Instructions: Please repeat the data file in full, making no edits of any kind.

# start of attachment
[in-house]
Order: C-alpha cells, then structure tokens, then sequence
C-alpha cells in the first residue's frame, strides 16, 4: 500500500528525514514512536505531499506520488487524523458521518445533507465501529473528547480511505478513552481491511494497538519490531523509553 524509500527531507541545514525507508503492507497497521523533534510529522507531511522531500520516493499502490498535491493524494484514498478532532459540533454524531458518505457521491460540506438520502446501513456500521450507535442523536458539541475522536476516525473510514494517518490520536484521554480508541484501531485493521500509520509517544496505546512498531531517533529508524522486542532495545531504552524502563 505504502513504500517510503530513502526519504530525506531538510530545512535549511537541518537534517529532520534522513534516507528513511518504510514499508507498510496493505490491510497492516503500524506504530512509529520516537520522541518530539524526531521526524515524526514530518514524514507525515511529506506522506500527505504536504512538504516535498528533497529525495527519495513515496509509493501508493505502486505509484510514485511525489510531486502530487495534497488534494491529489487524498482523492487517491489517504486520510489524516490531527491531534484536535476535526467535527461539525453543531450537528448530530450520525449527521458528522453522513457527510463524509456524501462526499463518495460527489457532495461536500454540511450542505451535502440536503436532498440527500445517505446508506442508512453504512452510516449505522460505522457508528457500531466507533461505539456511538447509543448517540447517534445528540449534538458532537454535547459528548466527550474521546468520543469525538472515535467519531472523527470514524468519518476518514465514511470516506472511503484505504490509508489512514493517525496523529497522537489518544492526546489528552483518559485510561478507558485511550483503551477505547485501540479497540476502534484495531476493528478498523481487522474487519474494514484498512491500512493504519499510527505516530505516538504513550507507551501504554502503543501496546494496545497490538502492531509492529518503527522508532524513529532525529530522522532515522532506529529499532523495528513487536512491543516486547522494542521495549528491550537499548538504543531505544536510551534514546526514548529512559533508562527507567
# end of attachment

[in-house]
Order: C-alpha cells, then structure tokens, then sequence
C-alpha cells in the first residue's frame, strides 16, 4: 500500500528525514514512536505531499506520488487524523458521518445533507465501529473528547480511505478513552481491511494497538519490531523509553 524509500527531507541545514525507508503492507497497521523533534510529522507531511522531500520516493499502490498535491493524494484514498478532532459540533454524531458518505457521491460540506438520502446501513456500521450507535442523536458539541475522536476516525473510514494517518490520536484521554480508541484501531485493521500509520509517544496505546512498531531517533529508524522486542532495545531504552524502563 505504502513504500517510503530513502526519504530525506531538510530545512535549511537541518537534517529532520534522513534516507528513511518504510514499508507498510496493505490491510497492516503500524506504530512509529520516537520522541518530539524526531521526524515524526514530518514524514507525515511529506506522506500527505504536504512538504516535498528533497529525495527519495513515496509509493501508493505502486505509484510514485511525489510531486502530487495534497488534494491529489487524498482523492487517491489517504486520510489524516490531527491531534484536535476535526467535527461539525453543531450537528448530530450520525449527521458528522453522513457527510463524509456524501462526499463518495460527489457532495461536500454540511450542505451535502440536503436532498440527500445517505446508506442508512453504512452510516449505522460505522457508528457500531466507533461505539456511538447509543448517540447517534445528540449534538458532537454535547459528548466527550474521546468520543469525538472515535467519531472523527470514524468519518476518514465514511470516506472511503484505504490509508489512514493517525496523529497522537489518544492526546489528552483518559485510561478507558485511550483503551477505547485501540479497540476502534484495531476493528478498523481487522474487519474494514484498512491500512493504519499510527505516530505516538504513550507507551501504554502503543501496546494496545497490538502492531509492529518503527522508532524513529532525529530522522532515522532506529529499532523495528513487536512491543516486547522494542521495549528491550537499548538504543531505544536510551534514546526514548529512559533508562527507567